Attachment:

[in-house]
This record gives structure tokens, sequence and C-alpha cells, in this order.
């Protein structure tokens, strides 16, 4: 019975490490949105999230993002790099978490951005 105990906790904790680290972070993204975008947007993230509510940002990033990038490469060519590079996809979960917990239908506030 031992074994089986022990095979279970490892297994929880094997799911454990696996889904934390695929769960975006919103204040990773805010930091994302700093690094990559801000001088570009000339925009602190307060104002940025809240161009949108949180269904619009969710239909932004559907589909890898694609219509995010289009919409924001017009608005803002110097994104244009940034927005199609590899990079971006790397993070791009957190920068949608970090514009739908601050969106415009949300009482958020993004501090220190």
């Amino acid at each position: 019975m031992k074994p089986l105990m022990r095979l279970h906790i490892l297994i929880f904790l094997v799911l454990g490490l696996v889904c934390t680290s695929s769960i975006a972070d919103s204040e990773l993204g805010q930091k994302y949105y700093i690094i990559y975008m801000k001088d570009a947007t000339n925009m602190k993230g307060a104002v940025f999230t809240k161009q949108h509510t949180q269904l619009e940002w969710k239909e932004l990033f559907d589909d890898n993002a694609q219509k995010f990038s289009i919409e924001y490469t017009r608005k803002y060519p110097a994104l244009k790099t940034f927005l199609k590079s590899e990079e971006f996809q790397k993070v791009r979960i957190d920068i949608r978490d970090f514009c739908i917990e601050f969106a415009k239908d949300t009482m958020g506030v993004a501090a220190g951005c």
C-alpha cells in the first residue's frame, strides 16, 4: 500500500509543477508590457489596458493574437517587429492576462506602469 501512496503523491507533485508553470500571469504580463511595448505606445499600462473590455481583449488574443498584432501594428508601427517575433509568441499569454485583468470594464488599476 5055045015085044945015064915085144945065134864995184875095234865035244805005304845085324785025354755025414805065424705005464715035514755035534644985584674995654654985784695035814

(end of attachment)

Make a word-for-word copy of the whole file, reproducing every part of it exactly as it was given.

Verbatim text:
[in-house]
This record gives structure tokens, sequence and C-alpha cells, in this order.
């Protein structure tokens, strides 16, 4: 019975490490949105999230993002790099978490951005 105990906790904790680290972070993204975008947007993230509510940002990033990038490469060519590079996809979960917990239908506030 031992074994089986022990095979279970490892297994929880094997799911454990696996889904934390695929769960975006919103204040990773805010930091994302700093690094990559801000001088570009000339925009602190307060104002940025809240161009949108949180269904619009969710239909932004559907589909890898694609219509995010289009919409924001017009608005803002110097994104244009940034927005199609590899990079971006790397993070791009957190920068949608970090514009739908601050969106415009949300009482958020993004501090220190």
């Amino acid at each position: 019975m031992k074994p089986l105990m022990r095979l279970h906790i490892l297994i929880f904790l094997v799911l454990g490490l696996v889904c934390t680290s695929s769960i975006a972070d919103s204040e990773l993204g805010q930091k994302y949105y700093i690094i990559y975008m801000k001088d570009a947007t000339n925009m602190k993230g307060a104002v940025f999230t809240k161009q949108h509510t949180q269904l619009e940002w969710k239909e932004l990033f559907d589909d890898n993002a694609q219509k995010f990038s289009i919409e924001y490469t017009r608005k803002y060519p110097a994104l244009k790099t940034f927005l199609k590079s590899e990079e971006f996809q790397k993070v791009r979960i957190d920068i949608r978490d970090f514009c739908i917990e601050f969106a415009k239908d949300t009482m958020g506030v993004a501090a220190g951005c």
C-alpha cells in the first residue's frame, strides 16, 4: 500500500509543477508590457489596458493574437517587429492576462506602469 501512496503523491507533485508553470500571469504580463511595448505606445499600462473590455481583449488574443498584432501594428508601427517575433509568441499569454485583468470594464488599476 5055045015085044945015064915085144945065134864995184875095234865035244805005304845085324785025354755025414805065424705005464715035514755035534644985584674995654654985784695035814